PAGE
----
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    • King of Jazz: Paul Whiteman's Technicolor Revue

    • King of Jazz: Paul Whiteman's Technicolor Revue tells the story of the making, release, and restoration of Universal's 1930 Technicolor extravaganza King of Jazz. Authors James Layton and David Pierce have uncovered original artwork, studio production files, behind-the-scenes photographs, personal papers, unpublished interviews, and a host of other previously unseen documentation. The book offers a richly illustrated narrative with broader context on the film's diverse musical and theatrical influences. The story concludes with an in-depth look at the challenges Universal overcame in restoring the film in 2016. Additionally, the book's appendix provides a comprehensive guide to all of the film's performers, music, alternate versions, and deleted scenes.

      King of Jazz was one of the most ambitious films ever to emerge from Hollywood. Just as movie musicals were being invented in 1929, Universal Pictures brought together Paul Whiteman, leader of the country's top dance orchestra; John Murray Anderson, director of spectacular Broadway revues; a top ensemble of dancers and singers; early Technicolor; and a near unlimited budget. The film's highlights include a dazzling interpretation of George Gershwin's "Rhapsody in Blue," which Whiteman had introduced to the public in 1924; Walter Lantz's "A Fable in Jazz," the first cartoon in Technicolor; and Anderson's grand finale "The Melting Pot of Music," a visualization of popular music's many influences and styles. The film is not only a unique document of Anderson's theatrical vision and Whiteman's band at its peak, but also of several of America's leading performers of the late 1920s, including Bing Crosby in his first screen appearance, and the Russell Markert Dancers, who would soon become Radio City Music Hall's famous Rockettes.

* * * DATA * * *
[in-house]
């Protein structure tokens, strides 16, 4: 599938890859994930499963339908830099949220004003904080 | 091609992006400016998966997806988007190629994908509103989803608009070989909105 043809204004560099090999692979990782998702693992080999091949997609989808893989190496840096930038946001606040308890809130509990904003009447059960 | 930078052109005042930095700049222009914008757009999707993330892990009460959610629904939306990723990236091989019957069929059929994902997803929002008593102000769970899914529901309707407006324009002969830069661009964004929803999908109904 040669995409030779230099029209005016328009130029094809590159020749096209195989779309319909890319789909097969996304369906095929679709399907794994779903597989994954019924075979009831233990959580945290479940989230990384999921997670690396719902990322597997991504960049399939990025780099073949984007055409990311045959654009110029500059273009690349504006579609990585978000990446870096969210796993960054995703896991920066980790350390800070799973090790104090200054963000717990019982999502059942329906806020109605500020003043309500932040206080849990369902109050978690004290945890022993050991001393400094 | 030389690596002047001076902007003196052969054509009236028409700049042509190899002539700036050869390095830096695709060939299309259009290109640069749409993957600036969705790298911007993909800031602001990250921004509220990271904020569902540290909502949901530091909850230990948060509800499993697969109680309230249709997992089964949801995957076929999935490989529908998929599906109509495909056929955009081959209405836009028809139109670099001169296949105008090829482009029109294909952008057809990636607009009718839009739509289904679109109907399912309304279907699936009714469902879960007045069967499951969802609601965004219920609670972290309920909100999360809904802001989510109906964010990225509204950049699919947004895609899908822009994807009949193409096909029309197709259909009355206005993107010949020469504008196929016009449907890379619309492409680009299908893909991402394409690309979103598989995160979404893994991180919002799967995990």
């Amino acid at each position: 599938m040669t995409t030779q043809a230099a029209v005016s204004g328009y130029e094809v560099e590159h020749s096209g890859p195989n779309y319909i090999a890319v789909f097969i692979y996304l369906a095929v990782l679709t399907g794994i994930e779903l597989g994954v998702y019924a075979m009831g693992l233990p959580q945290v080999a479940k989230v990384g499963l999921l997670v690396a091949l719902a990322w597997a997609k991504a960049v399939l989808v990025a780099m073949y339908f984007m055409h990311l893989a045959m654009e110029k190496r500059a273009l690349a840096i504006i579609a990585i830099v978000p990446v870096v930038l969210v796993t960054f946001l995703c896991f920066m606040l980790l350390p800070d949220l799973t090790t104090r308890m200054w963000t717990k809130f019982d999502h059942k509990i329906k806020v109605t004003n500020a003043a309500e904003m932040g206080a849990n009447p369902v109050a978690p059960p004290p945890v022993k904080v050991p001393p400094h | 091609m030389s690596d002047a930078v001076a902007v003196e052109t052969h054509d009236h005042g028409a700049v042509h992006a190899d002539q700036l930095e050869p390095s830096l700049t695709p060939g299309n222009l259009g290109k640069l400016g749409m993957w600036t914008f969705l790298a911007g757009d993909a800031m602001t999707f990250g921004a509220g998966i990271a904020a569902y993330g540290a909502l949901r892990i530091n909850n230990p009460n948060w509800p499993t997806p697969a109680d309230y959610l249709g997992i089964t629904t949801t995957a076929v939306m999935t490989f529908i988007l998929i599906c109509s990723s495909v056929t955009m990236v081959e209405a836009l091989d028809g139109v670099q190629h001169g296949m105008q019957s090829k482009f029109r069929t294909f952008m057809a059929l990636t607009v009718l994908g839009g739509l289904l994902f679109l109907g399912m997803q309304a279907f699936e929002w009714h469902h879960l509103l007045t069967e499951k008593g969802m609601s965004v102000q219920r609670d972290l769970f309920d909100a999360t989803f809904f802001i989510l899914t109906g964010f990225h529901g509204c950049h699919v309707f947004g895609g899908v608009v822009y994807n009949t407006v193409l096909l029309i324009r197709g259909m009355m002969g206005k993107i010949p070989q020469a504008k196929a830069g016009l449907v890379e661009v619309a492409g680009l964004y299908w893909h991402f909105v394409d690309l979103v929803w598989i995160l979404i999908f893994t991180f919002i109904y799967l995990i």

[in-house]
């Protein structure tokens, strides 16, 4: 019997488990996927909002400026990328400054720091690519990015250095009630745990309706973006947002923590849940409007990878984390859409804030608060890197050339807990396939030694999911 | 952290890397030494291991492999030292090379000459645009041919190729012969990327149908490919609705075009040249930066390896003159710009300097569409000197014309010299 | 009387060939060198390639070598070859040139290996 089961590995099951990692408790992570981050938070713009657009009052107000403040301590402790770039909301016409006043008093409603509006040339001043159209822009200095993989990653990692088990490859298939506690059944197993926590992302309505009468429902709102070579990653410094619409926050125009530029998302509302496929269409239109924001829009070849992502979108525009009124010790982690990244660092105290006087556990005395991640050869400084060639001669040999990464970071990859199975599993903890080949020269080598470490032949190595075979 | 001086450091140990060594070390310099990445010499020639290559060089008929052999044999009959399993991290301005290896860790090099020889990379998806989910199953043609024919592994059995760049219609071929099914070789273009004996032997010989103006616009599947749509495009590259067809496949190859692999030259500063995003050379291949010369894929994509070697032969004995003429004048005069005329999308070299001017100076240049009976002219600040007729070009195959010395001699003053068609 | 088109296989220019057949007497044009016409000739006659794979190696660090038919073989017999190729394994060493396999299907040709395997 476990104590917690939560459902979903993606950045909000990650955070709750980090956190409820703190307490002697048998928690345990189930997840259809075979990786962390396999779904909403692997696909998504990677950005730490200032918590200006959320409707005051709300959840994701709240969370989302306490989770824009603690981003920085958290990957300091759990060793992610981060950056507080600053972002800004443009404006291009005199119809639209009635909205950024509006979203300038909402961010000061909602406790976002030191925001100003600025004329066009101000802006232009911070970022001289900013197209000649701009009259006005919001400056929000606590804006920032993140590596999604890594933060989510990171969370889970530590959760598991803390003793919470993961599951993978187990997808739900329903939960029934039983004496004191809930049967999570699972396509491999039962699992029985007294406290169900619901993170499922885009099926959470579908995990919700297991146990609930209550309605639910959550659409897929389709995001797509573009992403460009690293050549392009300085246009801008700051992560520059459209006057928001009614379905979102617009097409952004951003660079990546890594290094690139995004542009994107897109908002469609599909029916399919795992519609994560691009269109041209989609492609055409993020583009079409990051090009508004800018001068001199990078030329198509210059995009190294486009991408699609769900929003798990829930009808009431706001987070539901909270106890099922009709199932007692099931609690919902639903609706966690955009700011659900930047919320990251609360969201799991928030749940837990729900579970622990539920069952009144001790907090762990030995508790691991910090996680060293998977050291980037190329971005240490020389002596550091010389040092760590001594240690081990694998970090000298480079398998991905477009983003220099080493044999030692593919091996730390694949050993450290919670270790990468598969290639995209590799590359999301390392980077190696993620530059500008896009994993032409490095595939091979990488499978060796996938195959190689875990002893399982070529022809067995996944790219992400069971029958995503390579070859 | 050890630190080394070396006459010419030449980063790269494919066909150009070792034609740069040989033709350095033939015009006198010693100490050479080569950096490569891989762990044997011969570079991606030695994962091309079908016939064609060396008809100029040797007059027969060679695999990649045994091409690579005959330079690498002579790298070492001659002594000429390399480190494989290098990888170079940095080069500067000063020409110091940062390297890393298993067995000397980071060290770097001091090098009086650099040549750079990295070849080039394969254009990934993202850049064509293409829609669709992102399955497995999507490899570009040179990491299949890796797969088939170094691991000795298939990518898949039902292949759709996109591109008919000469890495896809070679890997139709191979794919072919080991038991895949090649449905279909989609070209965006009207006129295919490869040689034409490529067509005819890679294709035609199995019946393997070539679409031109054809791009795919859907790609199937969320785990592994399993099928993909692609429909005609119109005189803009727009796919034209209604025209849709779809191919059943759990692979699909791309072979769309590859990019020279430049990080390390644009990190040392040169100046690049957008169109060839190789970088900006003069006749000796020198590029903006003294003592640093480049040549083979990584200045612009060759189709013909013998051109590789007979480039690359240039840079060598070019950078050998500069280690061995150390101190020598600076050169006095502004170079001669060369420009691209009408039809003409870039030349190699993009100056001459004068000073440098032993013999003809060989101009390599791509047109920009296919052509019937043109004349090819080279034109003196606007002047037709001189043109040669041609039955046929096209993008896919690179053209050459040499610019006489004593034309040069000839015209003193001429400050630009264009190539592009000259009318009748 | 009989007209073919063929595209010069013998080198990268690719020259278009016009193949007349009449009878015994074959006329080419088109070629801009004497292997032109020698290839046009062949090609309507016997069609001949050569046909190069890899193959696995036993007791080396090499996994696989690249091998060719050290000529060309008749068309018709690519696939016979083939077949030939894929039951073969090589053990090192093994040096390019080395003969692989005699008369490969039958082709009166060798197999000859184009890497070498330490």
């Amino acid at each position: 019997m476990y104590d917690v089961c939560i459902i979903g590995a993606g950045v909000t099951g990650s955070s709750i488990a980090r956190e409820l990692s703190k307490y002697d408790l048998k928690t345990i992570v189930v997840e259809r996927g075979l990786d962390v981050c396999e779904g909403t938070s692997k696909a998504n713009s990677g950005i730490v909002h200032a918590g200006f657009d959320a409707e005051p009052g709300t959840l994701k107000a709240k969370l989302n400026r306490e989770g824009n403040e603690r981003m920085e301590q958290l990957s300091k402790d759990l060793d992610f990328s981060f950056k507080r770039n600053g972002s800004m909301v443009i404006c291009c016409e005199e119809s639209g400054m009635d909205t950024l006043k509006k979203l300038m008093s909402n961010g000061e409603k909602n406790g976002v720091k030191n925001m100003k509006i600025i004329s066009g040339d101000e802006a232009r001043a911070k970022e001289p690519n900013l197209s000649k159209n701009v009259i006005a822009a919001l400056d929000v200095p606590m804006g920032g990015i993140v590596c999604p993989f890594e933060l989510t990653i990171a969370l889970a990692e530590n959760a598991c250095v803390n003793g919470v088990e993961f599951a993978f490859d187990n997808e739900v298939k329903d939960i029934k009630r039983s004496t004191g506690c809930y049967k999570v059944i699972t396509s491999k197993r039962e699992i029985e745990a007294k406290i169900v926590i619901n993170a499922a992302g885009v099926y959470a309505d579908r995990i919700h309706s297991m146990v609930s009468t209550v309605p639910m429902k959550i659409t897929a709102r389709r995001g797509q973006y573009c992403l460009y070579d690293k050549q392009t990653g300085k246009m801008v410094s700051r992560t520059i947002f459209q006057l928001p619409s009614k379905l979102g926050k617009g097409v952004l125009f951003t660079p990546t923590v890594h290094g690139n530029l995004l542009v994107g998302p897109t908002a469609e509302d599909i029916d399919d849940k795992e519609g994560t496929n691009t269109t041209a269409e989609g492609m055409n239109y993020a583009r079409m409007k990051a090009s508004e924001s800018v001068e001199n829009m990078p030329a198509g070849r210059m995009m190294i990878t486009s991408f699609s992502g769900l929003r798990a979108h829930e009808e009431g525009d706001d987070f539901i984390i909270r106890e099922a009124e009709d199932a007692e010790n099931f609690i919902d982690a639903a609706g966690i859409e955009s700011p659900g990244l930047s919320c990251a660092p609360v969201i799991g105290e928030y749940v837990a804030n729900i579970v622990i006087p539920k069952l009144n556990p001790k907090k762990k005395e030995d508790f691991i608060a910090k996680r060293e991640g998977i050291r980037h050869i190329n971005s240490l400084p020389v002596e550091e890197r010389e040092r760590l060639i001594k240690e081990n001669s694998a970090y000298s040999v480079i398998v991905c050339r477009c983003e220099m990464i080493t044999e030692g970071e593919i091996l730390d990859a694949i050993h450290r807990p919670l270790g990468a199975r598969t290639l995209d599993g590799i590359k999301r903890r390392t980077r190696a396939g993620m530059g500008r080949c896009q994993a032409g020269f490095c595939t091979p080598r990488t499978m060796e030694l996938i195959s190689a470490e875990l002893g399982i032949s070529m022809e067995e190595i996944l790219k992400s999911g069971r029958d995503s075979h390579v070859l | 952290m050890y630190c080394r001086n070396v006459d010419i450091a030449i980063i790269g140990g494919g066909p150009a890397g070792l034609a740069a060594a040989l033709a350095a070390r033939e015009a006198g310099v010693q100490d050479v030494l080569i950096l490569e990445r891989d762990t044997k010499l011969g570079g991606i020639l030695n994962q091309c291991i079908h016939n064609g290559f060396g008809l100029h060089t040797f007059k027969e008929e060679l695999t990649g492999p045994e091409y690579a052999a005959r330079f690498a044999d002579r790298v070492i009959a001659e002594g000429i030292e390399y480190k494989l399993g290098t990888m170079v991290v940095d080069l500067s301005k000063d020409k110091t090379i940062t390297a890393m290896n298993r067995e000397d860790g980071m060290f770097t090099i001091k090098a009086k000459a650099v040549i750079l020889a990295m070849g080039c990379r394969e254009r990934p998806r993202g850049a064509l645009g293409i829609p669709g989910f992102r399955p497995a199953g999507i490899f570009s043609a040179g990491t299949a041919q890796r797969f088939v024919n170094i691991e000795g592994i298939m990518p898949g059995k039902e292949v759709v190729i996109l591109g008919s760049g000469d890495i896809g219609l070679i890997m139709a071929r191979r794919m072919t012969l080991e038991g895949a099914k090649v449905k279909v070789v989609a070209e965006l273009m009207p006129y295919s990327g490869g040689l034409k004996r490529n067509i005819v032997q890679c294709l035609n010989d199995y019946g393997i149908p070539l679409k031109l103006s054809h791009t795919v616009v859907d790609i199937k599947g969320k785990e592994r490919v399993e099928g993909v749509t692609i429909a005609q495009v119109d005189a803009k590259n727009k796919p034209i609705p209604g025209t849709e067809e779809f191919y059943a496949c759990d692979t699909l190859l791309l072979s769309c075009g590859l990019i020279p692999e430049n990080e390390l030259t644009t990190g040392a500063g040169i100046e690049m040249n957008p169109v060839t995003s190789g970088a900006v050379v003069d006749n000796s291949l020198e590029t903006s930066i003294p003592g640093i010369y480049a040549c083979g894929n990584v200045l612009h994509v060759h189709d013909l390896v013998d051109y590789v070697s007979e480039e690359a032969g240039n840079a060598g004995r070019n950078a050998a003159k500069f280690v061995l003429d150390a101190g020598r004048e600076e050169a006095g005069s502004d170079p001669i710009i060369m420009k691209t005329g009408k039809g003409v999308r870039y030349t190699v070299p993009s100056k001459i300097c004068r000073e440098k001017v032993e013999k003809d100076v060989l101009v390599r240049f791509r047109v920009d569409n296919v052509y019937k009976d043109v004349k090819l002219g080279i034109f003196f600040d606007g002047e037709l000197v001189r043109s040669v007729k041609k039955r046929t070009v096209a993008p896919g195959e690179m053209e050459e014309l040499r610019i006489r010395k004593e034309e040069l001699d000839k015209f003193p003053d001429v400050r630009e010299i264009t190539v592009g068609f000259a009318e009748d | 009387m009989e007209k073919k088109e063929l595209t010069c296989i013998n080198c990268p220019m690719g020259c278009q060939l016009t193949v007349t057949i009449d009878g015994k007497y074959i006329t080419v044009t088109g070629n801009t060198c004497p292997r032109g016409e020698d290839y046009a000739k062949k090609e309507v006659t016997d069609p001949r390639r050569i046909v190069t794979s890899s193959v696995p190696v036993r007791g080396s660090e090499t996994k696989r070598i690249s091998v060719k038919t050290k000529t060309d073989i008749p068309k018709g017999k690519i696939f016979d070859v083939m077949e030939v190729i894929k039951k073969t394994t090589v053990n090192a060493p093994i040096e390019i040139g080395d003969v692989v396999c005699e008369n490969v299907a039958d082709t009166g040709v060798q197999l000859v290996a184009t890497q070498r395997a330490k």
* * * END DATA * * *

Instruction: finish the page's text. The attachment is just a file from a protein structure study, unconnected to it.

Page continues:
James Layton is Manager of the Museum of Modern Art's Celeste Bartos Film Preservation Center. Prior to this he worked at George Eastman House in Rochester, NY, where he curated two gallery exhibitions and the website Technicolor 100. Layton has also acted as Cataloguer and Workflow Coordinator at the East Anglian Film Archive in Norwich, UK, and is co-author of the Image Permanence Institute's informational poster Knowing and Protecting Motion Picture Film (2009).

      David Pierce is an independent film historian and archivist. He was formerly the Head of Preservation and Curator of the National Film and Television Archive at the British Film Institute. His articles have appeared in numerous journals, and his report on the survival of American silent feature films was published by the Library of Congress in 2013. He founded the Media History Digital Library, providing free online access to millions of pages of motion picture magazines and books.

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    • THE ESSENTIALS: 52 Must-See Movies and Why They Matter

    • By Jeremy Arnold
      Forward by Robert Osborne

      Since its inception on Turner Classic Movies in 2001, The Essentials has become the ultimate for movie lovers to expand their knowledge of must-see cinema and discover or revisit landmark films that have had a lasting impact on audiences everywhere.

      Based on the hit series, THE ESSENTIALS by Jeremy Arnold showcases 52 must-see movies from the silent era to modern times. Readers can enjoy one film per week, like on the show, for a year of great viewing, or indulge in a movie-watching binge-fest. Each film is profiled with entertaining discourse on why it's an Essential, and running commentary is provided by TCM's Robert Osborne and Essentials guest hosts past and present: Sally Field, Drew Barrymore, Alec Baldwin, Rose McGowan, Carrie Fisher, Molly Haskell, Peter Bogdanovich, Sydney Pollack, and Rob Reiner.

      Featuring full-color and black-and-white photography of the greatest stars in movie history throughout, THE ESSENTIALS is the ultimate curated guide to 52 films that define the meaning of the word "classic."

      Jeremy Arnold, a writer and film historian, is the author of Lawrence of Arabia: The 50th Anniversary, a coffee-table book companion to that film's Blu-ray release. In addition to his work for numerous film trade publications, he has written over five hundred programming articles for the Turner Classic Movies website and contributed audio commentaries and historical essays to the DVD and Blu-ray releases of classic films.

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  1. DVD Reviews